TRAVERSE CITY, Mich. -- The industry is infatuated with vehicle electrification, but significant improvements are still in the offing for internal combustion engines, a market analyst said at the seminars.
“We’ve been talking about electrification for more than a decade now and still the numbers are quite small,” said Eric Fedewa, senior manager of global market intelligence for Eaton Vehicle Group. “But if you get a breakthrough on the internal combustion engine, as an industry, all the capital is in place there. Between the cost to incrementally change that technology versus the cost of changing to something new ... usually the investment that always wins is capacity in place.”
Fedewa said Tuesday that automakers can still make breakthroughs on gasoline-powered engines even as the industry increases investments on electric and hybrid technology.
“I think you’re going to see headlines of new programs coming to market where they’ve achieved combustion efficiency,” he said.
Automakers have made advances in turbocharging technology that have decreased the size and increased the power of engines. Ford Motor Co., for example, has popularized the technology with its EcoBoost brand. Other companies have developed larger nine- or 10-speed transmissions that have led to mileage gains.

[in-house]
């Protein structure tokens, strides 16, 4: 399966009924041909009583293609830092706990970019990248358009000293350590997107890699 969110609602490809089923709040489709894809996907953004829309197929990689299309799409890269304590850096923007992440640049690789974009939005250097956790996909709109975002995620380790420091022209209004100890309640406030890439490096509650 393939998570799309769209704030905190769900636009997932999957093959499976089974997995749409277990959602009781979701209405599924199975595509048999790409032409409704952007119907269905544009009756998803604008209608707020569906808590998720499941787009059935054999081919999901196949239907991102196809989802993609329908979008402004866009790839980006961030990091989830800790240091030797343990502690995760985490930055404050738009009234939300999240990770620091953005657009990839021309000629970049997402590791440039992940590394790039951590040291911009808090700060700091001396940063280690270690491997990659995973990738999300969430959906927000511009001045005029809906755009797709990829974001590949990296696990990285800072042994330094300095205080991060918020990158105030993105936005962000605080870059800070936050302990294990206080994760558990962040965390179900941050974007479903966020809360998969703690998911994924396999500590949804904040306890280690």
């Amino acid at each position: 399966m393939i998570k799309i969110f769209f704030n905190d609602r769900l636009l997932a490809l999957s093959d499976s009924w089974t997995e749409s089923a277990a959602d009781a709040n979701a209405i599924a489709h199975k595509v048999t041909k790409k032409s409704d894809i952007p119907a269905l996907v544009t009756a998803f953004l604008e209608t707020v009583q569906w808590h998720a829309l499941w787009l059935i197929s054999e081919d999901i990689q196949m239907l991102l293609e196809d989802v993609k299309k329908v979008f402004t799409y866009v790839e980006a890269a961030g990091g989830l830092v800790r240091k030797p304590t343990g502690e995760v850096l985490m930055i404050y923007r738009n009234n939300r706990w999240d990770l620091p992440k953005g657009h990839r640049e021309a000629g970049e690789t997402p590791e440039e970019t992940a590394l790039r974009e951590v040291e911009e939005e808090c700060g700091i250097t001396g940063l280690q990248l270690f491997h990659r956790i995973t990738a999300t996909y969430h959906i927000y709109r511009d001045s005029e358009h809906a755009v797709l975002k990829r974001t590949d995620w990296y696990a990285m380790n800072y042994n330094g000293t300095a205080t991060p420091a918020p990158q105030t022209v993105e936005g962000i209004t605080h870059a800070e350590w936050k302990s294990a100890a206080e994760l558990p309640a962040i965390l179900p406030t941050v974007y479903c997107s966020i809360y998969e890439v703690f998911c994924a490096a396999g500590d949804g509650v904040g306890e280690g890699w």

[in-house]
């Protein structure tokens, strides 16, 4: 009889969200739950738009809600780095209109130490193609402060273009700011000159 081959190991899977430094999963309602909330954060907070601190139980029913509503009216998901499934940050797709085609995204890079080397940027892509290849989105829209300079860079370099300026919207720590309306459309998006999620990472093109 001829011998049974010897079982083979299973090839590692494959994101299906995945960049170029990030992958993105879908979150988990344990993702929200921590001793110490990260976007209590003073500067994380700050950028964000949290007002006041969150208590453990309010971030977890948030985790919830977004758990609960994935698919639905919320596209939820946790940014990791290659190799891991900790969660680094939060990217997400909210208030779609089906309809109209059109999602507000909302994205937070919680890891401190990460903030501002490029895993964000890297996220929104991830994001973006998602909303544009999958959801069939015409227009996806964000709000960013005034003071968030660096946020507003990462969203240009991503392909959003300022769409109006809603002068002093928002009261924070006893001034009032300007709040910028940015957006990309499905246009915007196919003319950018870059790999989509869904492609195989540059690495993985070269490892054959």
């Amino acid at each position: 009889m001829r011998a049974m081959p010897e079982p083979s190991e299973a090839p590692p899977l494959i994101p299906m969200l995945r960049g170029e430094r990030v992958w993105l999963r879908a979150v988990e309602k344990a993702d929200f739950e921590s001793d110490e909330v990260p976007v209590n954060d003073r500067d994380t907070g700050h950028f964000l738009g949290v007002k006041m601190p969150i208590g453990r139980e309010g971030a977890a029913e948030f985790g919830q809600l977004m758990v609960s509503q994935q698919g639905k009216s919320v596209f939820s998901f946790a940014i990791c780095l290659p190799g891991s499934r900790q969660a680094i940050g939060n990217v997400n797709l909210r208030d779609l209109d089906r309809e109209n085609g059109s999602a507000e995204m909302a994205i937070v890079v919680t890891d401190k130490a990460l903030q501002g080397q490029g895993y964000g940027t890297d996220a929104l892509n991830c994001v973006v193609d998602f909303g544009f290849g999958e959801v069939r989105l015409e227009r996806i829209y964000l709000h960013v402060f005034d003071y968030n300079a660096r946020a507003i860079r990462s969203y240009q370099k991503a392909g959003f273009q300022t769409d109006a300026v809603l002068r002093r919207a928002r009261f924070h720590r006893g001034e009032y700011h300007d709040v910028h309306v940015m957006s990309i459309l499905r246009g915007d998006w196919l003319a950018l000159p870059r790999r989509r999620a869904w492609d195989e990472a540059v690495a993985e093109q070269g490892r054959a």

“Everybody is fixated on connected, autonomous and electric, but I think you’re still going to see a lot of progress on conventional combustion engines,” Fedewa said on the sidelines of the CAR Management Briefing Seminars. “There’s a reason we have a billion of these vehicles on the road. They’re durable, the infrastructure’s in place to service and support them and consumers know how to use them. Engineering resources are not being diverted away from internal combustion engines just to focus on autonomy.”
Fedewa said demand will continue to grow for electric and fuel cell vehicles, especially because of government regulations, but so far, that has barely moved the needle on sales.
Although industry sales are plateauing, a number of economic indicators, such as housing starts and consumer confidence, are still strong. That means automakers can still make relatively healthy profits that will fund r&d into new ventures, including mobility.
But he cautioned that car companies should not place all their bets on autonomous cars and other future endeavors.
“The shiny object is what everybody pays attention to,” he said. “But the business really happens on a day-to-day basis making the technology we have today.”